Burgundies and Pinot Noirs, especially older ones, don’t have a lot of tannins and really should not be decanted. These fragile wines oxidize quickly when they come in contact with air and become unpleasantly acidic within just 30 minutes of opening the bottle. If you decide to decant these wines, do so right before serving.

Simple decanting instructions

For old red wines (seven years or more):
You’ll need a decanter, a lit candle, and a clean cotton cloth. The main goal is to remove the sediment before letting the wine aerate.

1. Stand the unopened bottle upright for at least 12 hours before decanting to allow the sediment to drop to the bottom.
2. Remove the cork as gently as possible so as not to disturb the sediment.
3. Wipe the top and inside neck of the bottle with the cloth to remove any dust or mold that may have developed during the aging process.
4. Pour the wine slowly and gently into the decanter while holding the shoulder of the bottle over the candle. As you pour the wine, use the candle to watch the shoulder (not the neck) for signs of sediment. If you’re watching the neck of the bottle for sediment you could be too late, and sediment will get into the decanter. Stop decanting once you see sediment reach the shoulder of the bottle.
It’s important to decant the wine in one slow, continuous pour. If you stop pouring before you’re completely fi nished, you’ll mix the sediment into the wine and defeat the purpose of decanting.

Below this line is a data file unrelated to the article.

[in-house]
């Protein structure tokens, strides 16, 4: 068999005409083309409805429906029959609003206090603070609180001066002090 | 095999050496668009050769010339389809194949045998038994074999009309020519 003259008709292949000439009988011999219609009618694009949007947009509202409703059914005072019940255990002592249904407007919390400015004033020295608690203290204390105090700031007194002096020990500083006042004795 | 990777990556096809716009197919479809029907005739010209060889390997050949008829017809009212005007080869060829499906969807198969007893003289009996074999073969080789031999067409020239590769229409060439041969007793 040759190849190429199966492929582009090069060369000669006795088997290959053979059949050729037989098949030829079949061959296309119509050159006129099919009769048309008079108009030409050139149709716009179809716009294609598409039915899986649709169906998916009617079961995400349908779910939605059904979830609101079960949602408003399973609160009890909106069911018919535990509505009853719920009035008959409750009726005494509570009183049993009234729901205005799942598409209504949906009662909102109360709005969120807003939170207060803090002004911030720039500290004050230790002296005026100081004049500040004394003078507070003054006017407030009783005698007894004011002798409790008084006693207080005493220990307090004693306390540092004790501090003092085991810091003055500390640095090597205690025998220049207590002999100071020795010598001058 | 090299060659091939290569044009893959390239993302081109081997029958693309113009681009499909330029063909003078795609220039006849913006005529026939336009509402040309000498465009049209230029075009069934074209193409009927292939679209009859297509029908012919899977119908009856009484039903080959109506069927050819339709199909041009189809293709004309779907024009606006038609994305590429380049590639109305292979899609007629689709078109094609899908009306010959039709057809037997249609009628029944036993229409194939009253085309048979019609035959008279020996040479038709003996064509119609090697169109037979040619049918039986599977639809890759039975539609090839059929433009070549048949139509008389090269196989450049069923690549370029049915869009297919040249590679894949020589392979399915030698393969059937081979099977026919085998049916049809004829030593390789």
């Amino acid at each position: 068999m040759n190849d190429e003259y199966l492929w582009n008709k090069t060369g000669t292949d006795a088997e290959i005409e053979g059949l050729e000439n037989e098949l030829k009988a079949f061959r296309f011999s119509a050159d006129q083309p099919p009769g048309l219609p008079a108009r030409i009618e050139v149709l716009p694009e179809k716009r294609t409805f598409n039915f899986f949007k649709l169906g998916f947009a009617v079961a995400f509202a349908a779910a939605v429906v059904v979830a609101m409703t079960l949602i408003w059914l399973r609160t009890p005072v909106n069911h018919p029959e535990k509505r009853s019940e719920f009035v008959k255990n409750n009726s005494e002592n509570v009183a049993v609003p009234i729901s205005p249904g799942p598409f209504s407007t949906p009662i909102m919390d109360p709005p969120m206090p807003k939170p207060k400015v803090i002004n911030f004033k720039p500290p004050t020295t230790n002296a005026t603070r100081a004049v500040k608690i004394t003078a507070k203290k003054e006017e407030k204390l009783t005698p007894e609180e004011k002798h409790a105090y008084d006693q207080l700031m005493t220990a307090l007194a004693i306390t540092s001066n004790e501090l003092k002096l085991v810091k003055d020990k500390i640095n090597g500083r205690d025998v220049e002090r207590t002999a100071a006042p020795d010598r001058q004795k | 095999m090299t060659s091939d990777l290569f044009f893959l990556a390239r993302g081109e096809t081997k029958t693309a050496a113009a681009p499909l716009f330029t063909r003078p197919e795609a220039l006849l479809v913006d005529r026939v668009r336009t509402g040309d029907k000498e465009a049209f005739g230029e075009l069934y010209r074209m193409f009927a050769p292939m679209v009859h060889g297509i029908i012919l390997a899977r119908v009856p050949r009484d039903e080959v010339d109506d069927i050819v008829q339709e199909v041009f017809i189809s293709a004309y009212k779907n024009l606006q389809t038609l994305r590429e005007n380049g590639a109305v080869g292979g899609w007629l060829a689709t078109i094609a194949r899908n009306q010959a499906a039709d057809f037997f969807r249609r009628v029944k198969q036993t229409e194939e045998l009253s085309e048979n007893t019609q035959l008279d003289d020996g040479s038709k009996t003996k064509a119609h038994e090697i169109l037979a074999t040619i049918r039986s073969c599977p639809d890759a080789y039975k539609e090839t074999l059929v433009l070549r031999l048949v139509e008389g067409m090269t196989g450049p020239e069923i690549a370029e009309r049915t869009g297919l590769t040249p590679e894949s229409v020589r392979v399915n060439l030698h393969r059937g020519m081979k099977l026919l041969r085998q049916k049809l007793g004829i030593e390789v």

For young wines:
You’ll need a decanter and a clean cotton cloth. The main purpose here is to aerate the wine.

1. Remove the cork and wipe the neck and lip of the bottle with the cloth.
2. Pour the bottle vigorously into the decanter, trying to avoid spilling.
3. Allow the wine to rest in the decanter for at least 30 minutes (longer for more tannic wines) before serving.

Want to see decanting in action?

Check out our video of Tim Gaiser demonstrating how to decant a bottle of wine properly.

Choosing a decanter

There are so many decanters on the market, ranging from $20 to $250 and higher, that it can be hard to know which one to buy. As with many things, spending more doesn’t necessarily get you a better product. A good all-purpose decanter should easily hold the contents of a standard 750-ml. bottle and should either be bottle-shaped or have a flared base no more than 6 inches wide. This gives the decanter a good balance and air-to-wine contact ratio.

A good decanter should also have an opening wide enough (at least 2-1/2 inches) to easily pour the wine through without fuss or mess. Stay away from the overly fancy—and often overpriced—tall decanters with extremely wide-flanged bases and narrow openings. They may look stylish, but functionally they’re a disaster, as it’s almost impossible to empty them without spilling wine everywhere.

Four favorites: Here are a few nice decanters (pictured above), all of which are practical and reasonably priced, they are from left to right: